in Sport in the Black Atlantic
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Digital photography and cartography in Wolfgang Weileder’s Atlas

5 ‘Space-crossed time’: digital photography and cartography in Wolfgang Weileder’s Atlas1 Rachel Wells The places we have known do not belong only to the world of space on which we map them for our own convenience. They were only a thin slice, held between the contiguous impressions that composed our life at that time; the memory of a particular image is but regret for a particular moment; and houses, roads, avenues are as ­fugitive, alas, as the years. (Proust, 2002: 513) The creation of an ‘Atlas’ is an ambitious project. The word suggests accuracy in detail

in Time for mapping

2 Challenging nursing spaces In June 1944, Sister Agnes Morgan wrote to her mother from a CCS near Rome: We are frightfully short staffed as a lot of the girls are working at forward F.D.S.s (field dressing stations) and we work like a C.C.S. except that we still think of ourselves as a Hospital and strive to do the ‘little extra’ that makes a difference between a C.C.S. and a Hospital! It is all impossible and rather hopeless, as the tide of human misery and suffering streams in too fast for us to do more than the bare necessities ... under canvas and all the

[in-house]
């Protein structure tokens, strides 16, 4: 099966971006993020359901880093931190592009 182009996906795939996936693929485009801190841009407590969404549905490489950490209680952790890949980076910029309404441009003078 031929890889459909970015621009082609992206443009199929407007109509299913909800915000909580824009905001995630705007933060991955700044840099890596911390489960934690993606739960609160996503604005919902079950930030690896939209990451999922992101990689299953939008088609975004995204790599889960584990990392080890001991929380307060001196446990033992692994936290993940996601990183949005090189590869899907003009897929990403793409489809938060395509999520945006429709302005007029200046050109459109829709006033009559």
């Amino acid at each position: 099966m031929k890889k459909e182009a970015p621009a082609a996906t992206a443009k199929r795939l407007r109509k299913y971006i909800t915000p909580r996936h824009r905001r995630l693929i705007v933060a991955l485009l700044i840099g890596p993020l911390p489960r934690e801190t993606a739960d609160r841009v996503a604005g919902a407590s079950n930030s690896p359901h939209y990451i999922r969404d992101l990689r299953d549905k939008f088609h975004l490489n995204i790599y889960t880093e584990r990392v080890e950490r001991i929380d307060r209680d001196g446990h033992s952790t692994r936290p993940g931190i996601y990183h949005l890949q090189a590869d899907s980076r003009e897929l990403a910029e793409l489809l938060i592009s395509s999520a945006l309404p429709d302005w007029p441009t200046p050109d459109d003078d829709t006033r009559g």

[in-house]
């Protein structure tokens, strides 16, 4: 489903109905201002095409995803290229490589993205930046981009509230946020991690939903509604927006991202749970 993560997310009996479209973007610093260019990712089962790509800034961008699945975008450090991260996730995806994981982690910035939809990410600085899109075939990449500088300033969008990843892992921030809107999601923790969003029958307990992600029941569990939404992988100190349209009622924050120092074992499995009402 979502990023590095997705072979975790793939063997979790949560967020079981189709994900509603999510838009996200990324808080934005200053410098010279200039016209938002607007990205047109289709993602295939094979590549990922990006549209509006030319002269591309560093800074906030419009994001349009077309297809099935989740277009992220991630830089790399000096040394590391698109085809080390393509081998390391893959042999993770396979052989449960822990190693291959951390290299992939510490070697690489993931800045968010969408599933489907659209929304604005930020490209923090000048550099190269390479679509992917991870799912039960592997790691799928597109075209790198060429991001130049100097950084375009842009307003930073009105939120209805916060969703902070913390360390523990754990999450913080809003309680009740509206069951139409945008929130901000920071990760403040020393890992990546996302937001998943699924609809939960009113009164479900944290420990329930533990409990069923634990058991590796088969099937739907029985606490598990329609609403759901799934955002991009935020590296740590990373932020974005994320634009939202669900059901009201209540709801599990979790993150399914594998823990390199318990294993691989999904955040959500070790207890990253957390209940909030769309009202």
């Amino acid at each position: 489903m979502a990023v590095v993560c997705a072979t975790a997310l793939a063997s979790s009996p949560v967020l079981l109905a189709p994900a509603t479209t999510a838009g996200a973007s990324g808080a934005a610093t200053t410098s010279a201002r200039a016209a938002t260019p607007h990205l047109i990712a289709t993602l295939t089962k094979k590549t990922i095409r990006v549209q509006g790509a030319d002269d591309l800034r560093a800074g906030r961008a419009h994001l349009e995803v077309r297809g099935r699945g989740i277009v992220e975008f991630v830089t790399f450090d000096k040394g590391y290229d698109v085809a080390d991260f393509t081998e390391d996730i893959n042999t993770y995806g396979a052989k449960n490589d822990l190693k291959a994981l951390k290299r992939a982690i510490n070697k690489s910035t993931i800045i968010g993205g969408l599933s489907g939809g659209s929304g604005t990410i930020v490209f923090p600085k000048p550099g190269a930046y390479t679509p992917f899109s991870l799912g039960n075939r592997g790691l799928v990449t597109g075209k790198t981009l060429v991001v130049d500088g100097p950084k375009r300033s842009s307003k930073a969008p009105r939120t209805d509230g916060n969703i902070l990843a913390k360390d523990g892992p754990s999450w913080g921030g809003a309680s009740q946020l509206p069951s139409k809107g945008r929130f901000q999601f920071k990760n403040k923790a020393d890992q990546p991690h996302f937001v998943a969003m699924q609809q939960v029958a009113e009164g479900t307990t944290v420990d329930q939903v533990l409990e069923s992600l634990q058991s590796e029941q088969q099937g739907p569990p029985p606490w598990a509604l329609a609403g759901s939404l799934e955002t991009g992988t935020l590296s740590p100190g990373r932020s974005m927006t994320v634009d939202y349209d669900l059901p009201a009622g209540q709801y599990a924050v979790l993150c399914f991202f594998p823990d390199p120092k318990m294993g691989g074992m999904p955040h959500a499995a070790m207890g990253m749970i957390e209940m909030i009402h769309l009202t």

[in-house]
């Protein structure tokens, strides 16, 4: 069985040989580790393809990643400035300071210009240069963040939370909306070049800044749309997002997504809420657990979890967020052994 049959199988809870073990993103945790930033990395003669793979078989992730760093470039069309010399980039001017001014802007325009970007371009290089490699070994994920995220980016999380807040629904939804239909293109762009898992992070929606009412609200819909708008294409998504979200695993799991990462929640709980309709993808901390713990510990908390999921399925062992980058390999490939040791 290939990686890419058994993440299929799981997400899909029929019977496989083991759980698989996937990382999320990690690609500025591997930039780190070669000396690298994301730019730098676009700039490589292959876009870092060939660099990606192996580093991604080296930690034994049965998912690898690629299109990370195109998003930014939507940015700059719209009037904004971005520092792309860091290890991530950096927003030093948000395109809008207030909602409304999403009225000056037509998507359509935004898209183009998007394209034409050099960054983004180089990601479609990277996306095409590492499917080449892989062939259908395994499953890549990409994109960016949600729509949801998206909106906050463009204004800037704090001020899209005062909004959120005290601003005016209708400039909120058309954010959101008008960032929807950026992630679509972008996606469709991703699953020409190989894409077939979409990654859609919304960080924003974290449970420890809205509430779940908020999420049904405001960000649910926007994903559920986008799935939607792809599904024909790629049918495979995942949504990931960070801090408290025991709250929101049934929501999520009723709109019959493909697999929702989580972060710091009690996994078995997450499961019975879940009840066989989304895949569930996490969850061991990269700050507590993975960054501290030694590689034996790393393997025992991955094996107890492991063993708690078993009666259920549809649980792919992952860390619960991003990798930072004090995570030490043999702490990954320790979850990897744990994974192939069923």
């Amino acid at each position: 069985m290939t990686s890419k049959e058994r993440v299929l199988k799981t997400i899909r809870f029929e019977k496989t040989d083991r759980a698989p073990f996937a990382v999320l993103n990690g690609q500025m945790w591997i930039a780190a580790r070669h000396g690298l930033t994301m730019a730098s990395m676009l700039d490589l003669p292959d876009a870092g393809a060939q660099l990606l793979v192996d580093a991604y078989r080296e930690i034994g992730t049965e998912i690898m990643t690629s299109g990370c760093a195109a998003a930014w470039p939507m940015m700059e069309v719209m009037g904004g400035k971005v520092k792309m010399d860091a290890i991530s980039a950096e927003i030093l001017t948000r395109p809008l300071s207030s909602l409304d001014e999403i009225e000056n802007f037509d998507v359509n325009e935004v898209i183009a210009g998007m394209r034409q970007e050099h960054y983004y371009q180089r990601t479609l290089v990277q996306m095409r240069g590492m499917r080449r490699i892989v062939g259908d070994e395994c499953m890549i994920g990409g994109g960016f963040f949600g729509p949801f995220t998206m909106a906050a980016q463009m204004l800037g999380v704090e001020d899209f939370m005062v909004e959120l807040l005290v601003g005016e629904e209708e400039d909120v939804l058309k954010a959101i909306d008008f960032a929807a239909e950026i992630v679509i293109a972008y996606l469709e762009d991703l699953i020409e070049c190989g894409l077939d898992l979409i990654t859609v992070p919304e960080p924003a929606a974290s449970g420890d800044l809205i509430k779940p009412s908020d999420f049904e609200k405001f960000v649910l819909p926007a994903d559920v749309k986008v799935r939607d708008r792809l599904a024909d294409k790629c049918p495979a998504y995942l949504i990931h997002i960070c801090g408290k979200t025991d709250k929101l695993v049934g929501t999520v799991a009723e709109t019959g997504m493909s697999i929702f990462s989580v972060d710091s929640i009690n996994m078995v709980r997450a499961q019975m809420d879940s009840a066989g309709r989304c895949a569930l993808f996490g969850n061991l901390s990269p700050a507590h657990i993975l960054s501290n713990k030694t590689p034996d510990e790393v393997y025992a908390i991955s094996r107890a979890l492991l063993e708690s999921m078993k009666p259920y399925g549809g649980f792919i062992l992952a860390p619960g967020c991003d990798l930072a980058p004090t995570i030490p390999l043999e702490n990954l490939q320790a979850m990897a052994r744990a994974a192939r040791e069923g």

in Negotiating nursing

I focus on two contemporary art installations in which Teresa Margolles employs water used to wash corpses during autopsies. By running this water through a fog machine or through air conditioners, these works incorporate bodily matter but refuse to depict, identify or locate anybody (or any body) within it. Rather, Margolles creates abstract works in which physical limits – whether of bodies or of art works – dissolve into a state of indeterminacy. With that pervasive distribution of corporeal matter, Margolles charts the dissolution of the social, political and spatial borders that contain death from the public sphere. In discussing these works, I consider Margolles’ practice in relation to the social and aesthetic function of the morgue. Specifically, I consider how Margolles turns the morgue inside out, opening it upon the city in order to explore the inoperative distinctions between spaces of sociality and those of death. In turn, I consider how Margolles places viewers in uneasy proximity to mortality, bodily abjection and violence in order to illustrate the social, political and aesthetic conditions by which bodies become unidentifiable. I ultimately argue that her aesthetic strategies match her ethical aspirations to reconsider relations to death, violence and loss within the social realm.